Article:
Jesus also participated in his community and society. We see him travel to Jerusalem for the national feasts and holidays, and he respects the taxes and the rulers. In Israel the national holidays were also religious holidays, but there is nothing wrong with being involved in our community. And as for the taxes and rulers, they were not ideal, but Jesus lived within the framework of his society as long as it didn’t expressly stop him from his God-given purpose.
He was not a recluse. To reach the world, he lived within it, and that meant he participated and went where the people were.
Of course, Jesus spent most of his time with a small group. He had a few very close friends (like Peter, James, and John who got to see him transfigure on the mount in Matthew 17) and then a group of acquaintances that traveled with him. More than once he took his disciples away and taught them alone.
When it comes to relationships, Jesus models all kinds for all purposes. Close friendship, celebrating with people, teaching and mentoring, comfort–although Peter, James, and John, asked to be with him the night before his death, failed him and fell asleep. Yes, he seemed to take comfort from them and not only give to them. When Lazarus died, he wept because the sisters’ pain was his pain. Jesus had true friendships where both sides benefited. He wasn’t simply a rabbi or leader. He was also a human, and he experienced the full range of human experience.
To sum it all up…
So, to summarize Jesus’ lessons on self care, we see variety and balance. Jesus spent time alone, including times he sent the disciples ahead and made his way on his journey alone. He spent time with close friends and acquaintances and even enemies. He enjoyed a good meal and was concerned about others eating. Jesus put God’s call over his own care. He walked and rested and even sang hymns. He attended the Jewish festivals and engaged in corporate worship as well as lived up to the social expectations of his community.
The man knew balance and rhythm in all aspects of living. His life was full and varied. And within that framework, he preached, healed, and changed the world.
How are you doing?
Do you find your life in balance? I sat down and looked at my days, and I discovered a few places where I fall down. First, I’m not very social. This fall I’ve started to attend a group at my church, and I am trying oh-so-hard to be faithful to that, because I spend time alone with God and then time alone in my head and sometimes go days and days without anything more. Not so healthy, especially for an anxious soul whose head can be her worst enemy.
How is your diet? Your sleep? Do you pack life so full that you don’t take time for the basics of physical care? Or do you go overboard? Is your diet so strict and ‘perfect’ that you can’t ever accept an invitation to dine with friends because they cannot serve food to your standards? Are you in the gym so often that you haven’t time for friends or serving? Or do you never leave your computer desk to the point where the walk to the coffeepot is an exhausting event?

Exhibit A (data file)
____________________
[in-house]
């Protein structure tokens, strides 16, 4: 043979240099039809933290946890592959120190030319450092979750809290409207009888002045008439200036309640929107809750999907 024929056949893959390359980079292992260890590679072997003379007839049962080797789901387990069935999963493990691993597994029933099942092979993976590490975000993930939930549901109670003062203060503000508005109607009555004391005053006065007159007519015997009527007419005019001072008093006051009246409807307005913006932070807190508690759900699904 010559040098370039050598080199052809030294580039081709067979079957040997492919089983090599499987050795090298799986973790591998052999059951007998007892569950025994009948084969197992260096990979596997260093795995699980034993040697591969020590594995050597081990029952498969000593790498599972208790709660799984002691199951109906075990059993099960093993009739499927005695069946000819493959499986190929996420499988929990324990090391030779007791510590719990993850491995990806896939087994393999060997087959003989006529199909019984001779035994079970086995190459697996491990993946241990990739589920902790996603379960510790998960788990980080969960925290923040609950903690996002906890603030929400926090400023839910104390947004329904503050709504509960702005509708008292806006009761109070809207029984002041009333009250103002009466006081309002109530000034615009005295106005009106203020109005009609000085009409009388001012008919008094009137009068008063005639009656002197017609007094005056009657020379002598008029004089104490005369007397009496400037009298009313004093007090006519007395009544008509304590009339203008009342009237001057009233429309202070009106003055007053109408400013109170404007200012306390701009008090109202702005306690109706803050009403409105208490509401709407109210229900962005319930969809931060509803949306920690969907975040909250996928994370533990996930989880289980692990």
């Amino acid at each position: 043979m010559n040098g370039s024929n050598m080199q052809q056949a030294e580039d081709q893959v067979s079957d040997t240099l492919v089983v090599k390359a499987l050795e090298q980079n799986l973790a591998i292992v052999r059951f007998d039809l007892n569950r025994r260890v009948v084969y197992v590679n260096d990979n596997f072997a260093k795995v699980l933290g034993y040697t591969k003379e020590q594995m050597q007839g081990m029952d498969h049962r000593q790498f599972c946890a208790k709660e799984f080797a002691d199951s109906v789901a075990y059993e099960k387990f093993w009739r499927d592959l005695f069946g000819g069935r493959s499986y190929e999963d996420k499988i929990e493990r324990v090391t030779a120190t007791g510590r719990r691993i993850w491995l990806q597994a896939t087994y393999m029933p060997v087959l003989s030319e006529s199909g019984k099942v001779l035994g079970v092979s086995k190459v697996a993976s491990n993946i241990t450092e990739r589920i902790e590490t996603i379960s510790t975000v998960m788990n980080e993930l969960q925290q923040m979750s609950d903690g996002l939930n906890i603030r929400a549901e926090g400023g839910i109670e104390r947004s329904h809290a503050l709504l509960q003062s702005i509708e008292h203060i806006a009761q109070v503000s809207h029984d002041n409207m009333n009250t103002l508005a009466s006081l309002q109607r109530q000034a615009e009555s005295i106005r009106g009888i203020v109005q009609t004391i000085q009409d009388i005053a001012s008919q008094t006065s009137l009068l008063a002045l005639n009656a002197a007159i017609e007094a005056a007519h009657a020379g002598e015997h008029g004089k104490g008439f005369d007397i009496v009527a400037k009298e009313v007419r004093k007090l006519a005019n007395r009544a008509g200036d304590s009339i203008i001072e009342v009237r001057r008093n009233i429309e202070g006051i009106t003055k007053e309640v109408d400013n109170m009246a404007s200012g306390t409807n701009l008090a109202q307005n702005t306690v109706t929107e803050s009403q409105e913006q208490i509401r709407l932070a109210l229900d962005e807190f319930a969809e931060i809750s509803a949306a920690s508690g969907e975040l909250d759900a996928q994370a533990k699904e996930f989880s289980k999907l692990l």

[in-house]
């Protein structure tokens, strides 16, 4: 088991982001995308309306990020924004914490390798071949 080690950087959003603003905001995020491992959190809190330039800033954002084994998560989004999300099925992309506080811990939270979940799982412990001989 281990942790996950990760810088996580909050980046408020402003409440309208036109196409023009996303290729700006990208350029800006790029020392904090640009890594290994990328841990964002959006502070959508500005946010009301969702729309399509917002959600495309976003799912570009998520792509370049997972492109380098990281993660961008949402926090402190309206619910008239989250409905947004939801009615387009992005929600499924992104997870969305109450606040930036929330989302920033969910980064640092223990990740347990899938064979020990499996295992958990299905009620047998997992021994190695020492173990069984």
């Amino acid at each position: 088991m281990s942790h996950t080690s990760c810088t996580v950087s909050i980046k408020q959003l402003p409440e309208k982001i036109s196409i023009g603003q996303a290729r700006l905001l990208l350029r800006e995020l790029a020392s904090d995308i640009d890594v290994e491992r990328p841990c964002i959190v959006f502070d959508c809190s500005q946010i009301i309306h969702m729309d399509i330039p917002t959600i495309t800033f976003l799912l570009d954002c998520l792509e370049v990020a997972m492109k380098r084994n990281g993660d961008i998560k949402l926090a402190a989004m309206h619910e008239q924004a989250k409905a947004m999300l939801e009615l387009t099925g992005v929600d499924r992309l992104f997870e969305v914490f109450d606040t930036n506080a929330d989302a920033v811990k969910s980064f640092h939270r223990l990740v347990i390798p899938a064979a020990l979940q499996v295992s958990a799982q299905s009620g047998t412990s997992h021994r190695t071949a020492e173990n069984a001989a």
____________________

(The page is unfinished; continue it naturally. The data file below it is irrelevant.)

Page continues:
How about your spiritual life? Do you prioritize time with God? Are you involved in corporate worship with a church somewhere? Is your hold on your schedule loose enough that if God changes it, you can follow his lead, or does it mean hours of rescheduling and grumbling to get back on track? Below is a list—not an exhaustive one—of elements of self care, things that can help us put life in balance. I pulled these not only from Jesus and Elijah, but from wise people in the contemporary world who speak on this subject, including some who do so from the unique perspective of the anxious Christian.
Some elements of self care
- Time with God
- Deep study of God’s Word
- Adequate diet
- Adequate exercise
- Time alone
- Discovery—learning and doing new things
- Emotional/mental maturity
What else should go on the list? Or what specifics would you add? For time alone, do you read a good book? Take a hot bath? For celebration, do you like a good party or a quiet meal with friends? What does your time with God look like? (I posted one idea on that here.) What can you do to foster maturity in all areas of your life? (This one is huge and probably needs a few blog posts of its own, but we’ll just leave it here as is.)
Jesus says in the Good Shepherd passage (John 10) that he came to bring life, that we could fully live. I think He meant more than spiritually. As a shepherd looks out for all aspects of a sheep’s life, Jesus cares about all aspects of ours. This means we can also pay attention to all aspects of life.
Surrendering to Jesus doesn’t mean we lose our humanity and our need for a full and balanced life. I feel like I just touched the tip of this iceberg, but I hope in here you’ve found comfort in your human need for rest and care and balance, that you can live life to the full while still being surrendered to Jesus.
I’d love to hear how you find balance and care for yourself as a Christian. Feel free to comment below with your thoughts and ideas.
Note: Interested in part one of this series, Self Care and Lessons from Under the Broom Tree? Check it out HERE.